candlestick

1851


The Collected Letters, Volume 26


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JWC TO THOMAS CARLYLE; 8 September 1851; DOI: 10.1215/lt-18510908-JWC-TC-01; CL 26: 159-160


JWC TO THOMAS CARLYLE

2 Birchfield Place / Monday[8 September 1851]

This is no letter Dear; but only my decision about the waistcoat— The dark decidedly pleases me the best, and would fraternise best with steel grey— Your letter is just come, and at half after eleven we are to meet Frank at his Insurance Office, two miles off; to be taken to a place called Accrington,1 a valley of Cotton Mills where spinning preserves something of its primeval simplicity of manners— It is the Place which Geraldine used up in her Marian Withers— I have already walked—before breakfast and before getting your letter—so you perceive I am going ahead in exercise at a famous rate!— But letters cannot get written, nor even my stockings yet darned, amidst this constant amusing of me & I shall have to buy a pair of whole stockings on my way to the Office—and, still worse have to put you off with this tiny sheetchen— We had a rather fatiguing day yesterday walking to Mr Witworths and back again at night, besides inspecting his premises, from the Green Houses to the pig sties— It is curious to see what elaborate comfort and luxuries these gentlemanized Operations surround themselves with— Imagine that Orangoutang Mr Witworth in a white marble bath that runs in hot water at the shortest notice! and dressing himself at a Psyche looking glass!2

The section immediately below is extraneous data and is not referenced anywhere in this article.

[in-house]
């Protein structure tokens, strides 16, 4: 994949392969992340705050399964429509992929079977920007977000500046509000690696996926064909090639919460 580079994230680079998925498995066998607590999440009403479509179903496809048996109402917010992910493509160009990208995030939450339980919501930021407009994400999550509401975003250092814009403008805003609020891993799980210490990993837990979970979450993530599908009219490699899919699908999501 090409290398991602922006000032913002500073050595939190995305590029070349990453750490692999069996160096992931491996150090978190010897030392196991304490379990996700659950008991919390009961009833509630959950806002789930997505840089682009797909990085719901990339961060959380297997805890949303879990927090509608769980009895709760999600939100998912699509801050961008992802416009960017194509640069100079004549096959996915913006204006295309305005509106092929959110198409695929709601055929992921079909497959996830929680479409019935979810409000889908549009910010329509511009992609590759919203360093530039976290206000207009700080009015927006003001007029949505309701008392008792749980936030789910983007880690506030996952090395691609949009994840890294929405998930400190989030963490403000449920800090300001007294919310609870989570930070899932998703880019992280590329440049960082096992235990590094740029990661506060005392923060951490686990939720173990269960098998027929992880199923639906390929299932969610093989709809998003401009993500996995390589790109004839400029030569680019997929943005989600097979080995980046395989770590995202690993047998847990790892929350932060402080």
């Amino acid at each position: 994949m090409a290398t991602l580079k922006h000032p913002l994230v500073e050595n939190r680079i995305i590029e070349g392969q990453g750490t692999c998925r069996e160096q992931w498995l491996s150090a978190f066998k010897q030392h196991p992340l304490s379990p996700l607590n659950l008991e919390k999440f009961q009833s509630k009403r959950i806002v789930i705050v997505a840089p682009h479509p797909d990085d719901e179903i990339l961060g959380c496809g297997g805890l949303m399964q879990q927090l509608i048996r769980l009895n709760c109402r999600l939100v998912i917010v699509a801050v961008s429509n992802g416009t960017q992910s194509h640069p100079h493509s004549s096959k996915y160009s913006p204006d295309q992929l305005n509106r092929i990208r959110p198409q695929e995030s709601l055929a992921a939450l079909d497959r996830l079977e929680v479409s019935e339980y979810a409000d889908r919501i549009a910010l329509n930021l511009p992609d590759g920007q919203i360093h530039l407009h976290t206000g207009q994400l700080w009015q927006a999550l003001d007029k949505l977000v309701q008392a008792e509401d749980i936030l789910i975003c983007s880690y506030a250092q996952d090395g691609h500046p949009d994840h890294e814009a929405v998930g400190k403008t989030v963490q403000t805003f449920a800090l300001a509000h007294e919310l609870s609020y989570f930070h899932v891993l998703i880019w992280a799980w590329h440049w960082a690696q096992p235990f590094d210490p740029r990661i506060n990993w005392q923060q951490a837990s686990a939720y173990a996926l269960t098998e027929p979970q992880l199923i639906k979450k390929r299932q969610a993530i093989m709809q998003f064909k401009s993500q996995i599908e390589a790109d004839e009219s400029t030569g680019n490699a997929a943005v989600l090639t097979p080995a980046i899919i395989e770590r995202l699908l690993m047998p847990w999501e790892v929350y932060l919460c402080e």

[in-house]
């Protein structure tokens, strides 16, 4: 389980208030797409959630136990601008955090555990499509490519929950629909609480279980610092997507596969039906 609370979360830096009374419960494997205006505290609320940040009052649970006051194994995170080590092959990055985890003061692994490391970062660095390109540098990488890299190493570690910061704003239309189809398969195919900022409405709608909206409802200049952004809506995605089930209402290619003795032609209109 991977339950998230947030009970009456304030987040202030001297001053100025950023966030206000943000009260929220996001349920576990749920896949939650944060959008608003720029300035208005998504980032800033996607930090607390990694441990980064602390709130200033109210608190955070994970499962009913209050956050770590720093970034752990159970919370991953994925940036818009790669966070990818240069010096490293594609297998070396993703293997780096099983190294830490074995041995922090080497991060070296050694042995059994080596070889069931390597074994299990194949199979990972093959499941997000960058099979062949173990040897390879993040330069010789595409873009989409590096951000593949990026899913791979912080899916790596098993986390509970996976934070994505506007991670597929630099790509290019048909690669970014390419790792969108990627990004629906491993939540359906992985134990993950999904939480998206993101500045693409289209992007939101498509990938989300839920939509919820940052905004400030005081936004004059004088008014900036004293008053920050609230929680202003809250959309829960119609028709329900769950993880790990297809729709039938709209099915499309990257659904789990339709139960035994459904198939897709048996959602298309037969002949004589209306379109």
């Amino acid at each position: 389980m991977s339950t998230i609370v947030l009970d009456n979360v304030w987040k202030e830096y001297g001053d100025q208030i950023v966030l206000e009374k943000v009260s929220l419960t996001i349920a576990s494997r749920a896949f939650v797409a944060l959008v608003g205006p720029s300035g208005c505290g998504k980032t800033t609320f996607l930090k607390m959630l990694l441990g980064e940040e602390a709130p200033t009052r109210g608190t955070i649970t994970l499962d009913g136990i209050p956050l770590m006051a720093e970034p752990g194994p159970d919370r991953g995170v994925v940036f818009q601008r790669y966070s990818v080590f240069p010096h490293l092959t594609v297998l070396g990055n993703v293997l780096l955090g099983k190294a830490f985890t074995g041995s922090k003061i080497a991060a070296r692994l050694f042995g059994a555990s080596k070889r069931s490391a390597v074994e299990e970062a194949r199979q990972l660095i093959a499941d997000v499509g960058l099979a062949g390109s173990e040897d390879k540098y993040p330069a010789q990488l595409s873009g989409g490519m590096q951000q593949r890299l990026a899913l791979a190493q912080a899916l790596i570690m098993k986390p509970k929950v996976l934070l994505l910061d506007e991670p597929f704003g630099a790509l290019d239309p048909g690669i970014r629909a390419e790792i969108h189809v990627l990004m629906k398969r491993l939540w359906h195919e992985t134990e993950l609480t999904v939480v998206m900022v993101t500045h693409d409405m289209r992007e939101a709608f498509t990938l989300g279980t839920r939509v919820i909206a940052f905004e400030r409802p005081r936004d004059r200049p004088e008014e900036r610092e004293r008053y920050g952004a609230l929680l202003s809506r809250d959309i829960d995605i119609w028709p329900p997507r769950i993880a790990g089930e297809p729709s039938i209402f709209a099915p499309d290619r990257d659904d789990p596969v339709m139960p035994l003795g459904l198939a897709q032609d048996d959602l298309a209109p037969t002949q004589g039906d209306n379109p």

He gave us—(there was nobody but Frank Geraldine and me) real Turtle soup and “aa things sootable”—sent his compliments to you and hoped you would let him see you when you came to Manchester— The Patten Portrait of his poor Wife,3 hanging alongside of his own, is all that remains of her in the house— She has been “sent back to her friends” having gone to pieces, taken to drinking &c under his strong insistence that she should turn into a Lady, becoming his improved fortunes—

I have not had a single letter, except one from Helen Welsh, since I came here—nor written any except to Miss Gully—little Mary in Liverpool and a note to John— I have been trying to read Miss Lynn's Realities4—but am still in the first volume—in fact they keep me always on my legs as if I had taken an overdose of Laudanum— I shall try to get buttons on my way to Town— if there are none—you may say, I didnt succeed—

kind love to the rest

yours ever

J W C